|"The Adventure of the Dancing Men"|
The Adventure of the Dancing Men is one of the 56 Sherlock Holmes short stories written by Sir Arthur Conan Doyle. It was first published in The Strand Magazine in 1903 with illustrations by Sidney Paget. It is one of 13 stories in the cycle collected as The Return of Sherlock Holmes. Doyle ranked "The Adventure of the Dancing Men" third in his list of his twelve favourite Holmes stories. This is one of only two Sherlock Holmes short stories where Holmes' client dies after seeking his help. The other is "The Five Orange Pips", part of The Adventures of Sherlock Holmes.
Plot EditWhat would most people make of this childish-looking scrawl:
…or more to the point, what does Sherlock Holmes make of it?
Mr. Hilton Cubitt of Ridling Thorp Manor in Norfolk submits this very question. The little dancing men are at the heart of a mystery which seems to be driving his young wife Elsie to distraction. He married her about a year ago, and until recently, everything was well. She is American, and before the wedding, she asked her husband-to-be to promise her never to ask about her past, as she had had some “very disagreeable associations” in her life, although she said that there was nothing that she was personally ashamed of. Mr. Cubitt swore the promise and, being an honorable English gentleman, insists on living by it, which is one of the things causing difficulty at Ridling Thorpe Manor.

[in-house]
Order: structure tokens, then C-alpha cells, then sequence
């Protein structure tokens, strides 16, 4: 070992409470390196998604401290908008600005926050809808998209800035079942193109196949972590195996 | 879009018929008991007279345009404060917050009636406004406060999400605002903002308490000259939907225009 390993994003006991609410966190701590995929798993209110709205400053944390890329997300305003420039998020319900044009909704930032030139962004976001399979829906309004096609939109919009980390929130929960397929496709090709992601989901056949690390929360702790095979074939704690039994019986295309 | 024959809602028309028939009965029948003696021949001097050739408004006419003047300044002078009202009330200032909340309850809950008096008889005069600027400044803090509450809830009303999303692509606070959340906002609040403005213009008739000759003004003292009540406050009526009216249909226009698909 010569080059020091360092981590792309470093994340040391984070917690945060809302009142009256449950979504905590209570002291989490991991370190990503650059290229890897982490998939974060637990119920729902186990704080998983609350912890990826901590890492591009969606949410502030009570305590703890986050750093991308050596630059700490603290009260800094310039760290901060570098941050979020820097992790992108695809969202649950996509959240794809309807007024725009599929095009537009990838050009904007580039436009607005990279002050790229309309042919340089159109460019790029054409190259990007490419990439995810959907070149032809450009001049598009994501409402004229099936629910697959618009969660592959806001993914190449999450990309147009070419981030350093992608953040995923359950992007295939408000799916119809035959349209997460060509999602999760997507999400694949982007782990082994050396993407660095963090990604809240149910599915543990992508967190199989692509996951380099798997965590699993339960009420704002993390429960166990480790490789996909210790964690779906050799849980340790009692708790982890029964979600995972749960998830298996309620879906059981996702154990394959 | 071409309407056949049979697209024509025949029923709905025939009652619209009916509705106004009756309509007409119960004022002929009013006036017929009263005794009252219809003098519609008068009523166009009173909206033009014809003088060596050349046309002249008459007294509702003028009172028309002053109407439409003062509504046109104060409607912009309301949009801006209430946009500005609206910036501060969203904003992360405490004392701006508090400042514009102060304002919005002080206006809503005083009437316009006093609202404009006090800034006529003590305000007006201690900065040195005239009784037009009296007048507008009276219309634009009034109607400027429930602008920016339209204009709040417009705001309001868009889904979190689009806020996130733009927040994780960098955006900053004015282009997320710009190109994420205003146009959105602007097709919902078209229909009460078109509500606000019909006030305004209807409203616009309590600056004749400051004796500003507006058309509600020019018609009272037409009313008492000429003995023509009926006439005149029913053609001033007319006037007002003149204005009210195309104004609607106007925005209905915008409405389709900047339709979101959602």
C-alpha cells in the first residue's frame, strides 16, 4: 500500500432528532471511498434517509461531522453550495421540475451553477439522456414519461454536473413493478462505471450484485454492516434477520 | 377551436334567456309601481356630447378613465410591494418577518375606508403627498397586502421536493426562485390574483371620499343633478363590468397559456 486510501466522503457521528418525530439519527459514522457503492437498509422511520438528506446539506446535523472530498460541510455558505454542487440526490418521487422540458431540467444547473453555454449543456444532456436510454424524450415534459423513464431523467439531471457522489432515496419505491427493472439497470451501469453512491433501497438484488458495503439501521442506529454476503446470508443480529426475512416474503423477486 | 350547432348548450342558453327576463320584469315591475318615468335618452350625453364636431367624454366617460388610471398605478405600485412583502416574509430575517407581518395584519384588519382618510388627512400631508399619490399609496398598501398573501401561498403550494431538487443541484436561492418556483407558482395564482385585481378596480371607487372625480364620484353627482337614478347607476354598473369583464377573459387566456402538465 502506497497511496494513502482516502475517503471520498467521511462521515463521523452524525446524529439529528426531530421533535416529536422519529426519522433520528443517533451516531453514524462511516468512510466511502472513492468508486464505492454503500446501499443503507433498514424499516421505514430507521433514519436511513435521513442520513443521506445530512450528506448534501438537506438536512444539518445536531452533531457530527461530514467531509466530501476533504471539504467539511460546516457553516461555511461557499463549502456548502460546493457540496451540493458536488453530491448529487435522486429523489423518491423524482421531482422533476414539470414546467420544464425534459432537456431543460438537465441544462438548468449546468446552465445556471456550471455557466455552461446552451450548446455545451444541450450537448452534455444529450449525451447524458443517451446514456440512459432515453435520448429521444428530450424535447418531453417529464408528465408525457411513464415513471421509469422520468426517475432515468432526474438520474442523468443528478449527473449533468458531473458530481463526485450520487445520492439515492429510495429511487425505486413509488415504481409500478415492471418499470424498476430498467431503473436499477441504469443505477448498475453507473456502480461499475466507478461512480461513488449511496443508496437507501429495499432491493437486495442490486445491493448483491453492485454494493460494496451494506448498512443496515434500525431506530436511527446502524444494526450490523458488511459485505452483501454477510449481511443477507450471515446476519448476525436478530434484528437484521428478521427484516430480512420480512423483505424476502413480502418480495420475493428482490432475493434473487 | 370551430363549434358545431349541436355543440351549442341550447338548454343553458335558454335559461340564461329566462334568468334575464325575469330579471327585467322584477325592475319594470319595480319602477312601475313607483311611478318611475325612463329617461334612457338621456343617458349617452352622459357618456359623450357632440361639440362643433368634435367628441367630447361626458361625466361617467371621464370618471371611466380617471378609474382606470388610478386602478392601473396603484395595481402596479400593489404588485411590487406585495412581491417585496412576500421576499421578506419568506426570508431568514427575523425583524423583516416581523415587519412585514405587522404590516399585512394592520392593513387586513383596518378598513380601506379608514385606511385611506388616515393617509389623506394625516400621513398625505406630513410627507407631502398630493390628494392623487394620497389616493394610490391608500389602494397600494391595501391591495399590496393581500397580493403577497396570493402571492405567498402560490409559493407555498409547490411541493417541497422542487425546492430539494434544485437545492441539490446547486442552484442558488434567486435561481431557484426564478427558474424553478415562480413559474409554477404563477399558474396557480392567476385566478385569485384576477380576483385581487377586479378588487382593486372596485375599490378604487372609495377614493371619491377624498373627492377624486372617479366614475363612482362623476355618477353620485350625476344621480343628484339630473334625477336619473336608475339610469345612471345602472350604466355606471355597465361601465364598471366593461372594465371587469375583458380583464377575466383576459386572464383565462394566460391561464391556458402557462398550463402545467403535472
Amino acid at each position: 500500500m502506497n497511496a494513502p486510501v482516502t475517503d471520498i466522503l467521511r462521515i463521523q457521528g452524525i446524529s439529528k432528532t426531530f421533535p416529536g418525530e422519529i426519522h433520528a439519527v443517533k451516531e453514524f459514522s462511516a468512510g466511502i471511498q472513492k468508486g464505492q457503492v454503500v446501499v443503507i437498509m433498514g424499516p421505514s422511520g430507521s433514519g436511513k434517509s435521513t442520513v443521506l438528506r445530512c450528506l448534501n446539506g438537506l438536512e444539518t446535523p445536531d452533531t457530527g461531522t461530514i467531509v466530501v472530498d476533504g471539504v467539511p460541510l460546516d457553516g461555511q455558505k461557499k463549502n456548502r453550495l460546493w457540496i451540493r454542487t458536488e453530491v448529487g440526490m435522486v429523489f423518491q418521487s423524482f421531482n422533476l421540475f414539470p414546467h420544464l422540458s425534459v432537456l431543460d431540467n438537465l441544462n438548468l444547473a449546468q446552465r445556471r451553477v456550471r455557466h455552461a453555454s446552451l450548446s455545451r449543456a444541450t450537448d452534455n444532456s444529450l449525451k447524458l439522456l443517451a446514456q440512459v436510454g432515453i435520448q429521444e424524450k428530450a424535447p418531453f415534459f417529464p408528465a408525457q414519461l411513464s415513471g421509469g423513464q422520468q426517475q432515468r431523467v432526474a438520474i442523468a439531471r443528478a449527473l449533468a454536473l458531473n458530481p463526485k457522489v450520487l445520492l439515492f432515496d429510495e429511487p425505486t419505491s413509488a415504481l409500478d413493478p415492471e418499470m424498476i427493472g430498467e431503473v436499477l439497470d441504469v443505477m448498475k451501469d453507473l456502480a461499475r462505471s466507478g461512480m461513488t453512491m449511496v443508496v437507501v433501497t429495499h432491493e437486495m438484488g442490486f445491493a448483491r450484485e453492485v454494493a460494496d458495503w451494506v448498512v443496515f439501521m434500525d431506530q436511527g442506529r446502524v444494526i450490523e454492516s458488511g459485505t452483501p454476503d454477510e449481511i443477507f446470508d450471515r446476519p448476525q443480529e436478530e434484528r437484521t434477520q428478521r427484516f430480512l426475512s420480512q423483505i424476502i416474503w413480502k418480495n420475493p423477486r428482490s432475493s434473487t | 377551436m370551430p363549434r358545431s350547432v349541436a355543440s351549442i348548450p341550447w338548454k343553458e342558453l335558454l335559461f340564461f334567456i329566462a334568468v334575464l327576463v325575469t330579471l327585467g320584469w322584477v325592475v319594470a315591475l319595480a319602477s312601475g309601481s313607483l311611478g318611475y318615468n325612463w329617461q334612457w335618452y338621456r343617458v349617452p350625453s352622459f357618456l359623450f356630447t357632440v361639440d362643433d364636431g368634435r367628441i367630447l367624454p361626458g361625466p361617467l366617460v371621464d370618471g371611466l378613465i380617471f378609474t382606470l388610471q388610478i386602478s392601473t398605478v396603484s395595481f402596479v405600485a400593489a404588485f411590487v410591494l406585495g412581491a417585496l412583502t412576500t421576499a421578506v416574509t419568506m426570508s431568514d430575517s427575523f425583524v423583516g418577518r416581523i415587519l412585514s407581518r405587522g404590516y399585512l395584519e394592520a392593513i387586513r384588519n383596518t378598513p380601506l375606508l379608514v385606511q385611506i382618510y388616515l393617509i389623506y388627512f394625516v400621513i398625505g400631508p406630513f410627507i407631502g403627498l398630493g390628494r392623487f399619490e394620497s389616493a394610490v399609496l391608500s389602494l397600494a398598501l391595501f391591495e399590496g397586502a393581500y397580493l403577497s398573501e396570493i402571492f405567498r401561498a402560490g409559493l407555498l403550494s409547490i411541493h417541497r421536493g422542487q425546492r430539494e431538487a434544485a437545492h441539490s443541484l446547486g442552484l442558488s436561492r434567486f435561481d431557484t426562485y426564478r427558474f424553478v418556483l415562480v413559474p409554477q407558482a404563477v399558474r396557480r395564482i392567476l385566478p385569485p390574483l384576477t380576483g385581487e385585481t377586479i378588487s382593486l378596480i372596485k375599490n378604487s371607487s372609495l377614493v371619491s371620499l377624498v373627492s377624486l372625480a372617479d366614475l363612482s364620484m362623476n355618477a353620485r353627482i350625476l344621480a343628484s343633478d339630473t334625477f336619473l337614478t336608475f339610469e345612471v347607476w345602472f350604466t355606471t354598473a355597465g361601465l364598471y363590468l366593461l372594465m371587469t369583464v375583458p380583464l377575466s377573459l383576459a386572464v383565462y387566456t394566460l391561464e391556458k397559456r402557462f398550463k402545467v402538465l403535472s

The trouble began when Elsie received a letter from the United States, which evidently disturbed her, and she threw the letter on the fire. Then the dancing men appeared, sometimes on a piece of paper left on the sundial overnight, sometimes scrawled in chalk on a wall or door, even a windowsill. Each time, their appearance has an obvious, terrifying effect on Elsie, but she will not tell her husband what is going on.
Holmes tells Cubitt that he wants to see every occurrence of the dancing men. They are to be copied down and brought or sent to him at 221B Baker Street. Cubitt duly does this, and it provides Holmes with the most important clue in the whole mystery.
Holmes quickly realizes that it is a substitution cipher. Through much brainwork, he cracks the code by frequency analysis. The last of the messages conveyed by the dancing men is a particularly chilling one, and Holmes rushes down to Ridling Thorpe Manor only to find Cubitt dead of a bullet to the heart and his wife gravely wounded in the head. Inspector Martin of the Norfolk Constabulary believes that it is a murder-suicide, or will be if Elsie dies. She is the prime suspect in her husband’s death.
As is so often the case, Holmes sees things differently. Why is there a bullet hole in the windowsill, making a total of three shots, while Cubitt and his wife were each only shot once? Why are only two chambers in Cubitt’s revolver empty? What is the large sum of money doing in the room? The discovery of a trampled flowerbed just outside the window, and the discovery of a shell casing therein confirm what Holmes has suspected — a third person was involved, and it is surely the one who has been sending the curious dancing-man messages.